Prompt: The period of 1450 to 1750 witnessed important transformations in Africa. Trace significant changes and continuities in two of the following areas: social, economic, and political. Economics
Change: emergence and eventual domination of the transatlantic slave trade first interactions with Europeans
Portuguese and some African tribes created trade relations that were beneficial to both sides in gold, world markets. WHY
European production growth, e.g. Portugal’s sugar plantations profits went to Africa, most slaves were POWs
Continuity: the profitable trade of raw materials
15th C: gold, copper, cotton textiles, leather works
17th C: gold, ivory, timber
political alliances with European foreigners
1500s: some African kings were open to European religions (Christianity) allowed access to European firearms and association with advanced societies few were actually committed to Christianity due to dominant Muslim culture. 17th Century: kings profited from the slave trade, cooperative with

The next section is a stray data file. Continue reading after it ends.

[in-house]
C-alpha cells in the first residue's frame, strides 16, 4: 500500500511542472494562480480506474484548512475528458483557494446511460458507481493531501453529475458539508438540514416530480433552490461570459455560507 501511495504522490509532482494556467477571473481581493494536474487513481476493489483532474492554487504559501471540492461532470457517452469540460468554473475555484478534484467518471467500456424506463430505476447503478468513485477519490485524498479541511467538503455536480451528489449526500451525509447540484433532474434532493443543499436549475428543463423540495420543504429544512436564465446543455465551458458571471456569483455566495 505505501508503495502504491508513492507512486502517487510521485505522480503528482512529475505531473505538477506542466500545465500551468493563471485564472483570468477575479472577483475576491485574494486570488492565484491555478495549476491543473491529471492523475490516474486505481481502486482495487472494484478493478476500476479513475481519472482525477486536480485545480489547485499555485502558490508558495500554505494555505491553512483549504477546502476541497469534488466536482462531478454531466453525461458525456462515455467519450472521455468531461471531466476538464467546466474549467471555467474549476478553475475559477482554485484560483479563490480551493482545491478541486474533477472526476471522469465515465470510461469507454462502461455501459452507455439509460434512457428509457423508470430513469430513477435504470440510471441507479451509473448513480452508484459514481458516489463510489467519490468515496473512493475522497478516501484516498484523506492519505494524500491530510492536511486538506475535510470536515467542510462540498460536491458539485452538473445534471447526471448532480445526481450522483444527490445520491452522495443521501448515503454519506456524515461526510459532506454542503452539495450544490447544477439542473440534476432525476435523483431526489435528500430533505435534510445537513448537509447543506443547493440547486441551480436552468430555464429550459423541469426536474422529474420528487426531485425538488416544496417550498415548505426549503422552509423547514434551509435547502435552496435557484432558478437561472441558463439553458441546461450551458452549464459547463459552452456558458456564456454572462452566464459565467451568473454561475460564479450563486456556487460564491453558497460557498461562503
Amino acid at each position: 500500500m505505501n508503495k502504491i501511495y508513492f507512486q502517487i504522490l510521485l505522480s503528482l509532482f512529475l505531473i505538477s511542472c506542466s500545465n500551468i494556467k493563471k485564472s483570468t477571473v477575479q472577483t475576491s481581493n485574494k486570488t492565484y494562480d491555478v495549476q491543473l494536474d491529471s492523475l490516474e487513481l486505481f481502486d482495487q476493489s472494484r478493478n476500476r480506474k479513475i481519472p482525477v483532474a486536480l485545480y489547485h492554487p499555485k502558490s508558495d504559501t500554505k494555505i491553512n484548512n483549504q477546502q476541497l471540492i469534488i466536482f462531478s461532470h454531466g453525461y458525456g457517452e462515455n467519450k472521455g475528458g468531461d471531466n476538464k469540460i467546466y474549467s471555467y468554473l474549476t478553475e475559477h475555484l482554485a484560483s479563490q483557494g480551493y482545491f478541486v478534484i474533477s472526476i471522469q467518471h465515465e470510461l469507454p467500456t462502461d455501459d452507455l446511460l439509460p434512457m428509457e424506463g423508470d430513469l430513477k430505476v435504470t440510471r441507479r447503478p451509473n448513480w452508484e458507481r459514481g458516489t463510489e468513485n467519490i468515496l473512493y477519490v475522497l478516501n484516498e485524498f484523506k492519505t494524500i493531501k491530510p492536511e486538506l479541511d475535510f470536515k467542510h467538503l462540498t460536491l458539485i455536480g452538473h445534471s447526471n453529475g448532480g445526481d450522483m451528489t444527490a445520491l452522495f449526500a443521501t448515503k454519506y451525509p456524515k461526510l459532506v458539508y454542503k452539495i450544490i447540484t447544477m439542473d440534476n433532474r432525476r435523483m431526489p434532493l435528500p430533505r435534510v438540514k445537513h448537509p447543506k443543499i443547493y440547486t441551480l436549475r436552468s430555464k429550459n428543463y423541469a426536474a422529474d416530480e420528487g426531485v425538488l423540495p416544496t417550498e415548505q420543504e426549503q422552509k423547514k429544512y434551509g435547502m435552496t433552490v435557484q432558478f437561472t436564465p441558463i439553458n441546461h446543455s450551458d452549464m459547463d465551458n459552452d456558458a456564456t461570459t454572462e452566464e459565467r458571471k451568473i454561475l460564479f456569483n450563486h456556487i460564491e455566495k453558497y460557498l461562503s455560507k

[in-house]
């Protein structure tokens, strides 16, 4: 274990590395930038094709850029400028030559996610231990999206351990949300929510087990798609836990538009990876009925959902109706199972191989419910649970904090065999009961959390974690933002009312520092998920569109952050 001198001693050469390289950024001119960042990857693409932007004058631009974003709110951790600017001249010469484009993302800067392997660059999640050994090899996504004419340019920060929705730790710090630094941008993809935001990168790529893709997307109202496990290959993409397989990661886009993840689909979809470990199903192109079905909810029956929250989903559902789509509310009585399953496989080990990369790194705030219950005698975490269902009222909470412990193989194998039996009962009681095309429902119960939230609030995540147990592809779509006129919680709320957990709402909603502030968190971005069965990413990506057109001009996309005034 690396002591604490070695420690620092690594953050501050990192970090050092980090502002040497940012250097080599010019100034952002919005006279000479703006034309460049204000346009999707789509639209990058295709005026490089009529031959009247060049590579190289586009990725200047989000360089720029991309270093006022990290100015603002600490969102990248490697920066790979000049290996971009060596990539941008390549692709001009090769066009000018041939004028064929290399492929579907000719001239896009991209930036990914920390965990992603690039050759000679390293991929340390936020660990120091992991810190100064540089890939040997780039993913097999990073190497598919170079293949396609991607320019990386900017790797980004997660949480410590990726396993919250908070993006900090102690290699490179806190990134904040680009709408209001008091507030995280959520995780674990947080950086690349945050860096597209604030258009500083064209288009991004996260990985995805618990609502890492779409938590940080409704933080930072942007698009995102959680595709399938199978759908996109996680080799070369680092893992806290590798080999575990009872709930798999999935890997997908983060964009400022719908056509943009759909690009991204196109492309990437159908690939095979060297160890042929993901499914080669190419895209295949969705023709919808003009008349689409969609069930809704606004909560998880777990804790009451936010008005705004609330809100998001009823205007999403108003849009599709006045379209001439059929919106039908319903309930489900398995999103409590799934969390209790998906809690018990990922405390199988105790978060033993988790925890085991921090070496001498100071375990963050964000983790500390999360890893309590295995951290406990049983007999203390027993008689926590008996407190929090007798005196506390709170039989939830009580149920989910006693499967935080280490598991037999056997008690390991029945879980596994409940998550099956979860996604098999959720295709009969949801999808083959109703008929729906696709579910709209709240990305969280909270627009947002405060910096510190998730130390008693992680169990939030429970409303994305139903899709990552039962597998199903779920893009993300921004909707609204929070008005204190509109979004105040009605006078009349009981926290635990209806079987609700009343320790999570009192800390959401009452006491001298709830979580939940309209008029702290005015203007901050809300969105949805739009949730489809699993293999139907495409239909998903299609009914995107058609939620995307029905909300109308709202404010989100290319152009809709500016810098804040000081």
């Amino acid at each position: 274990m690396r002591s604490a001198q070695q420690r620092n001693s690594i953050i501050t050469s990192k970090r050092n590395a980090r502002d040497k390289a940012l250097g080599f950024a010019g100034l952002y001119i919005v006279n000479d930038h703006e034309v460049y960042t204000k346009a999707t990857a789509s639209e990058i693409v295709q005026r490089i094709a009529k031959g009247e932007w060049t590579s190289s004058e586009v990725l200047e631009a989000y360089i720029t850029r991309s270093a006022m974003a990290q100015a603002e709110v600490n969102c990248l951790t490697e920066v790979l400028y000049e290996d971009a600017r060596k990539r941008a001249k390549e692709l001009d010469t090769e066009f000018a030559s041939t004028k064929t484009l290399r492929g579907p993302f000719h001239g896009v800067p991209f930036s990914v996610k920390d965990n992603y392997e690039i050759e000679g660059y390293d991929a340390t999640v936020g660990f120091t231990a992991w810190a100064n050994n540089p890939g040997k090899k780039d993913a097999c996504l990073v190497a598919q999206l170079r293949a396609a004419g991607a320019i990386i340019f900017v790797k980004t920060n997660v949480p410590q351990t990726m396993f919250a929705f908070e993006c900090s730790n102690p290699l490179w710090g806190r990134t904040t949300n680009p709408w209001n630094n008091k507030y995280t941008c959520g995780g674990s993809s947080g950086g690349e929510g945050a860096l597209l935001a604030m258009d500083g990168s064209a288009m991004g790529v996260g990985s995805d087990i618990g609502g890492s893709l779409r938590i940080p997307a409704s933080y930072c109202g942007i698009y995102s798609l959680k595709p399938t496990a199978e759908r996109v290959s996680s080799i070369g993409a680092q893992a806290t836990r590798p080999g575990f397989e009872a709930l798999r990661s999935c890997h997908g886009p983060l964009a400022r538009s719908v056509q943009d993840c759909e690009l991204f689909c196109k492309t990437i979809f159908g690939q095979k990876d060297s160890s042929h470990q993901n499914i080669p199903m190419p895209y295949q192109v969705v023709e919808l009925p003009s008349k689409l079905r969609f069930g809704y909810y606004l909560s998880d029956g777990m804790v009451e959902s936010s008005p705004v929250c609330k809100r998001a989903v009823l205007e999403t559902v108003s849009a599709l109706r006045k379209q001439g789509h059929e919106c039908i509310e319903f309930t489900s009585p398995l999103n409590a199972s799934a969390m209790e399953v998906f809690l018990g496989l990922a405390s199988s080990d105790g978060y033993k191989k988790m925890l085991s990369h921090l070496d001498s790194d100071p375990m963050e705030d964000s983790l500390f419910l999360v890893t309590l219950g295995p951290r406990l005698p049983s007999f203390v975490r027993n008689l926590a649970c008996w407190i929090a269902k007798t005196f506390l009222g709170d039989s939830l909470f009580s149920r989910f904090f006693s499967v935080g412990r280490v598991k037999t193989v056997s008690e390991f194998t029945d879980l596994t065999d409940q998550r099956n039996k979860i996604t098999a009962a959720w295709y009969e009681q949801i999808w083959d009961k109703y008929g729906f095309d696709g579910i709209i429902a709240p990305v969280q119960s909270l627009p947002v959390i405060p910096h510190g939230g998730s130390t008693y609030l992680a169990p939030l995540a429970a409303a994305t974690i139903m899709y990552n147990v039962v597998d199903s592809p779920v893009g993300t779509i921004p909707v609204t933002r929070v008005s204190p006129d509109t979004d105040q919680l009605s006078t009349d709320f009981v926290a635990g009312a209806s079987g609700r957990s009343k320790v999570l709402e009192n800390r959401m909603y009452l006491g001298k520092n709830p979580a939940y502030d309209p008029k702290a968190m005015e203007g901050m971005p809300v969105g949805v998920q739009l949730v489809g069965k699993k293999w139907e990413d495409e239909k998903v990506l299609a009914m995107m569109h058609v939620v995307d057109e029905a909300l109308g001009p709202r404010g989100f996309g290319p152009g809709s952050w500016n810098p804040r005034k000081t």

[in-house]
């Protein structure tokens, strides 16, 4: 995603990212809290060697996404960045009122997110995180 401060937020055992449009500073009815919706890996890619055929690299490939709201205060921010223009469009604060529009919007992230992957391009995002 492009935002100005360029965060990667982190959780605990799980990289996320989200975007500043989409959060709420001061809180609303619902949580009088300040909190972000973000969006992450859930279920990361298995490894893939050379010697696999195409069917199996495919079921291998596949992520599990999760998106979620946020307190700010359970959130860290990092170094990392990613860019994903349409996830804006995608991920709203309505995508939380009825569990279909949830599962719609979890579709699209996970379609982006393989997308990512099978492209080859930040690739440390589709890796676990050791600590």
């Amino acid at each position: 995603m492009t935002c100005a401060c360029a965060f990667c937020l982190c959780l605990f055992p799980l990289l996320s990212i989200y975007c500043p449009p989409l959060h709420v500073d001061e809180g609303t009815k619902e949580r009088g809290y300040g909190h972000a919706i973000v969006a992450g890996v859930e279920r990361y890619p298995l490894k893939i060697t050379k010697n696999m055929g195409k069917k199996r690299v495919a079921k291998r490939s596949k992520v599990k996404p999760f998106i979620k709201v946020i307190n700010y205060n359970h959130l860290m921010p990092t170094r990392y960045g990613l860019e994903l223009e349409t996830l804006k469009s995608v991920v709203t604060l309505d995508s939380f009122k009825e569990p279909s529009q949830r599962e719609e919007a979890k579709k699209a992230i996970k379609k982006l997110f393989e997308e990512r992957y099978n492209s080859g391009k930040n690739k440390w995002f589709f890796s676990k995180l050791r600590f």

Europeans some kings lost power to the slave trade
15th C: some normal Africans started to be kidnapped for the slave trade Continuity: monarchies as the dominant governments which maintained power throughout Africa. forced Europeans to adhere to African trading customs.
collected expensive rents from European merchants.
prevented Europeans from claiming African territory
were not heavily influenced by Europeans.
** not all kings participated in European trade, and a majority of them did not.
Sub-Saharan Africa’s Relationship to Global Trade Patterns – 1750 to the Present
Sub-Saharan Africa is rich with raw materials – precious metals, animal products, plant oils. 1750s:
Independent African kingdoms exported gold, copper, ivory, vegetable oils, and animal pelts to various Western powers, in exchange for machine-made products. Lack of industrialization. Huge slave trade from 1750-1867, despite Great Britains attempted abolishment in 1808. Slaves utilized in Western colonies and plantations. Constant European presence and tight relationship in trade.
Scramble for Africa:
End of slave trade led to economic weakness, leaving African states vulnerable to the European imperialists. Peak of European’s constant influence.
New exports included diamonds and rubber.
Africa continued to be a global source for raw materials, due to their continued lack of industrialization. Post WWII: